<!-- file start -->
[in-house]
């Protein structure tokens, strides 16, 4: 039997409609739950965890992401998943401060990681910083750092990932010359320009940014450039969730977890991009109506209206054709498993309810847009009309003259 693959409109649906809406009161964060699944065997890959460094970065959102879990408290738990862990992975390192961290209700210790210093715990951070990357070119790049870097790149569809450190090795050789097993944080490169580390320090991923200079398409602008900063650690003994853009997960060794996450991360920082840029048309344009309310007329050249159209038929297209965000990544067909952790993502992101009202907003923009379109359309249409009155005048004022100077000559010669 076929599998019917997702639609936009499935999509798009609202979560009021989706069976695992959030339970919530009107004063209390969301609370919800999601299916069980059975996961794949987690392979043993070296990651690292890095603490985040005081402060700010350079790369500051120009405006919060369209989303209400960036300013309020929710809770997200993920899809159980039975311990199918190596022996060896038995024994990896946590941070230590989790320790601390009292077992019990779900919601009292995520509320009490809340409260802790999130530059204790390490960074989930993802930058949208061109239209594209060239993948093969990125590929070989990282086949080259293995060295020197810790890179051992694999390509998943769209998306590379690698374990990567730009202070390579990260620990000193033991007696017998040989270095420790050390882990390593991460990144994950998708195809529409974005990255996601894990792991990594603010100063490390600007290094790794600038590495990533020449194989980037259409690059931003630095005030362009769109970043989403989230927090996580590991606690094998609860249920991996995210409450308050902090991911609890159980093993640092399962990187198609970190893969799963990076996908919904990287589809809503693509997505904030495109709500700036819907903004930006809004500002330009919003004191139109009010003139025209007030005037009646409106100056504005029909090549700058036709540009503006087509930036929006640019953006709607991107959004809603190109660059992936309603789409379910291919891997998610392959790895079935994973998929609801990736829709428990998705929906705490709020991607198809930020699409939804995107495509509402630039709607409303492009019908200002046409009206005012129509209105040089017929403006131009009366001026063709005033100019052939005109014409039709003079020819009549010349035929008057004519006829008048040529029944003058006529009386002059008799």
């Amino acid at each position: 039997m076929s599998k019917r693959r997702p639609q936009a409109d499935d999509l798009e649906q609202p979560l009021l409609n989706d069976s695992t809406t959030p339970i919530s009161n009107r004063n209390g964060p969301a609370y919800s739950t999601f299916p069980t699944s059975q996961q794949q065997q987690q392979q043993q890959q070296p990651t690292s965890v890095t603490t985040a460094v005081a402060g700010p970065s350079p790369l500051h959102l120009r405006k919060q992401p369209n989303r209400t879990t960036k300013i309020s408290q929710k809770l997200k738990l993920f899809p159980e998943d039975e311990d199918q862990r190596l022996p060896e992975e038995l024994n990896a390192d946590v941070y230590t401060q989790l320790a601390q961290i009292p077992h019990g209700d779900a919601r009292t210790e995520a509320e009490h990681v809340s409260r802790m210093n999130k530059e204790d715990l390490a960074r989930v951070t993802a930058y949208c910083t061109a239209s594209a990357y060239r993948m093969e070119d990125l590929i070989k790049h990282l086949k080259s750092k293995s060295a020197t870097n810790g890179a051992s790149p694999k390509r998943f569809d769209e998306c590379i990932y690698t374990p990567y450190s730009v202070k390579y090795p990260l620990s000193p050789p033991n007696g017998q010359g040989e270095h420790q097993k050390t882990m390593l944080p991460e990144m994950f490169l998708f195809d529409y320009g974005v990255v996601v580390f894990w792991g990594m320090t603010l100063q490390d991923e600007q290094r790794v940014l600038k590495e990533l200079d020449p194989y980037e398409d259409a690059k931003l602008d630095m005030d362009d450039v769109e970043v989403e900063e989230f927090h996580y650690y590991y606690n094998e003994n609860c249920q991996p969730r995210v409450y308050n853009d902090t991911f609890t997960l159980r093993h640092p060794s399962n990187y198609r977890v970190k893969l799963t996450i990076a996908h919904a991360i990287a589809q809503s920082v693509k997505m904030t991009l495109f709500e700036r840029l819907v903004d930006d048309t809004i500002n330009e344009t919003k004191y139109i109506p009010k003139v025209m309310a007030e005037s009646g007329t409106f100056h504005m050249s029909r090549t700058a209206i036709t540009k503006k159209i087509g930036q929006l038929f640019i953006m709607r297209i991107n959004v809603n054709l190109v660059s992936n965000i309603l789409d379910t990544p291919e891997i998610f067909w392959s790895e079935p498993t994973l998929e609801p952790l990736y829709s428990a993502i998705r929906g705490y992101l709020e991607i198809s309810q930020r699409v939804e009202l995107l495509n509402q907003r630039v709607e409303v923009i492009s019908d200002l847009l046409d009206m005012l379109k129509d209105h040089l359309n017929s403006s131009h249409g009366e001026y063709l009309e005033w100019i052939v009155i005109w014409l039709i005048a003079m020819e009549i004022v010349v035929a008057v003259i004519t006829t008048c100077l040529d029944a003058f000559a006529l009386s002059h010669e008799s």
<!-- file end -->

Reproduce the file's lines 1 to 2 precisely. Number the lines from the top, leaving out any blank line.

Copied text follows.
[in-house]
């Protein structure tokens, strides 16, 4: 039997409609739950965890992401998943401060990681910083750092990932010359320009940014450039969730977890991009109506209206054709498993309810847009009309003259 693959409109649906809406009161964060699944065997890959460094970065959102879990408290738990862990992975390192961290209700210790210093715990951070990357070119790049870097790149569809450190090795050789097993944080490169580390320090991923200079398409602008900063650690003994853009997960060794996450991360920082840029048309344009309310007329050249159209038929297209965000990544067909952790993502992101009202907003923009379109359309249409009155005048004022100077000559010669 076929599998019917997702639609936009499935999509798009609202979560009021989706069976695992959030339970919530009107004063209390969301609370919800999601299916069980059975996961794949987690392979043993070296990651690292890095603490985040005081402060700010350079790369500051120009405006919060369209989303209400960036300013309020929710809770997200993920899809159980039975311990199918190596022996060896038995024994990896946590941070230590989790320790601390009292077992019990779900919601009292995520509320009490809340409260802790999130530059204790390490960074989930993802930058949208061109239209594209060239993948093969990125590929070989990282086949080259293995060295020197810790890179051992694999390509998943769209998306590379690698374990990567730009202070390579990260620990000193033991007696017998040989270095420790050390882990390593991460990144994950998708195809529409974005990255996601894990792991990594603010100063490390600007290094790794600038590495990533020449194989980037259409690059931003630095005030362009769109970043989403989230927090996580590991606690094998609860249920991996995210409450308050902090991911609890159980093993640092399962990187198609970190893969799963990076996908919904990287589809809503693509997505904030495109709500700036819907903004930006809004500002330009919003004191139109009010003139025209007030005037009646409106100056504005029909090549700058036709540009503006087509930036929006640019953006709607991107959004809603190109660059992936309603789409379910291919891997998610392959790895079935994973998929609801990736829709428990998705929906705490709020991607198809930020699409939804995107495509509402630039709607409303492009019908200002046409009206005012129509209105040089017929403006131009009366001026063709005033100019052939005109014409039709003079020819009549010349035929008057004519006829008048040529029944003058006529009386002059008799």